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2024 | Book

Dynamic Environments Testing, Volume 7

Proceedings of the 41st IMAC, A Conference and Exposition on Structural Dynamics 2023


About this book

Dynamic Environments Testing, Volume 7: Proceedings of the 41st IMAC, A Conference and Exposition on Structural Dynamics, 2023, the seventh volume of ten from the Conference brings together contributions to this important area of research and engineering. The collection presents early findings and case studies on fundamental and applied aspects Dynamic Environments Testing including papers on:

Vibration Testing Shock TestingMulti-Axis Shaker Testing Test Fixture Design Dynamic Environment Definition Specifications for Acceptance Testing

Table of Contents

Chapter 1. Designing Accelerated Vibration Tests Using Model-Based Equivalent Damage Prediction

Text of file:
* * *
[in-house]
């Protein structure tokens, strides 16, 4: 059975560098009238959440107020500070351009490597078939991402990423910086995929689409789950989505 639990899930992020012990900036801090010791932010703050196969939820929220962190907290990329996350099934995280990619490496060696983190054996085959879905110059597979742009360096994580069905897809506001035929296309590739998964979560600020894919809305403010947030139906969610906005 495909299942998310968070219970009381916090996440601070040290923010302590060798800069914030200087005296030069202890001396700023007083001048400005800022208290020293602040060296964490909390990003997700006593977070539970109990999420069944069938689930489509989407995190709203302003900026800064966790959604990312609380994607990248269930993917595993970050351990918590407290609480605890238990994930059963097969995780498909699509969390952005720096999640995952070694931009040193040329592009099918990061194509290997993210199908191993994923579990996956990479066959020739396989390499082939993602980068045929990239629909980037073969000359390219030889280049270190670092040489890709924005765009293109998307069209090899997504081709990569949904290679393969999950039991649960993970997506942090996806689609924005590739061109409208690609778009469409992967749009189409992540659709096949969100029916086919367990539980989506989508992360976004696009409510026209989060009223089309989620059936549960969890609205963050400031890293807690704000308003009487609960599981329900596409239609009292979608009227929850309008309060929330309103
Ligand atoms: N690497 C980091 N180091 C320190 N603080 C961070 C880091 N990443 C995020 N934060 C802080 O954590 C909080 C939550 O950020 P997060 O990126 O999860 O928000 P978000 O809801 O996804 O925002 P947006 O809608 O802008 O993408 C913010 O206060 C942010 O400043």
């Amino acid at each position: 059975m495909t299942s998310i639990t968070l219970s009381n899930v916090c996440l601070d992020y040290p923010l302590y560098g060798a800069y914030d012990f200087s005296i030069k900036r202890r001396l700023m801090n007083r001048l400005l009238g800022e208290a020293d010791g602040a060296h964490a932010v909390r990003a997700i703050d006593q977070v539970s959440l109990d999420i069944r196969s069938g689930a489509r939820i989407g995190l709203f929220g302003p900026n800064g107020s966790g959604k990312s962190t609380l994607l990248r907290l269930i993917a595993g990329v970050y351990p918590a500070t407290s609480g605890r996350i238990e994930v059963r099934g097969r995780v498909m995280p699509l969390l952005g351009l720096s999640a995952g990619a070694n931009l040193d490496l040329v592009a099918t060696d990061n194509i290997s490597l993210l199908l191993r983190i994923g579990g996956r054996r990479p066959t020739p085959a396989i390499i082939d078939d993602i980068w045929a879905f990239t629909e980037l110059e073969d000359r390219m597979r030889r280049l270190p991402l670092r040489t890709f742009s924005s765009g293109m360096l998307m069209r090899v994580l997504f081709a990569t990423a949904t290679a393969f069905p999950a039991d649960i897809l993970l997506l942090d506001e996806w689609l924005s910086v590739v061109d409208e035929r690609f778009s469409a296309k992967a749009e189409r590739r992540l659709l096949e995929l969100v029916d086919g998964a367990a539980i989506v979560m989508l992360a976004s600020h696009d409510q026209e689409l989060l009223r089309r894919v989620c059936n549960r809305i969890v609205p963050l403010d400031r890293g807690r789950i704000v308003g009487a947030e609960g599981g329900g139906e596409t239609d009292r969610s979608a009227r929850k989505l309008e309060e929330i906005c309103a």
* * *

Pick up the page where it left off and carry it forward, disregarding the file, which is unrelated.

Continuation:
The use of vibration testing to complete qualification of critical components is important for a wide variety of industries to understand the life cycles of their products in operational environments. A common problem with testing components to failure is the time and cost associated with mimicking the full life of a part, creating a need for shorter-duration testing that provides comparable life cycle information. The most common methods that accelerate damage tests use Miner’s Rule, an equation that sums damage percentages caused by varying stress amplitudes. The aim of using Miner’s Rule in damage analysis is to find a shorter-duration test cycle that will provide equivalent damage to the part’s real-world environment. This method has demonstrated accuracy under constant amplitude loading but loses reliability under variable amplitude loadings due to its lack of regard toward the loading sequence. Furthermore, translating from a stress-cycle (SN) curve to design amplitudes for testing requires system knowledge. Finally, the entire process of damage equivalence for additively manufactured (AM) parts is minimally explored in current research. This study seeks to improve the quality of test acceleration by utilizing models of the system under test to not only provide a method for faster, more accurate equivalent damage analysis but also to fill a void of a lack of information regarding test compression of AM parts. To do this, AM specimens designed with a failure point under a complex stress history are evaluated. First, parts are vibration tested on a shaker to achieve experimental failure time. Next, the base inputs used for experimentation are modeled in simulation to evaluate theoretical failure time. Finally, test results of the experimental setup and simulated environment were compared to evaluate the accuracy of Miner’s rule in equivalent damage analysis, as well as test accuracy of SN curves for designing tests of AM parts.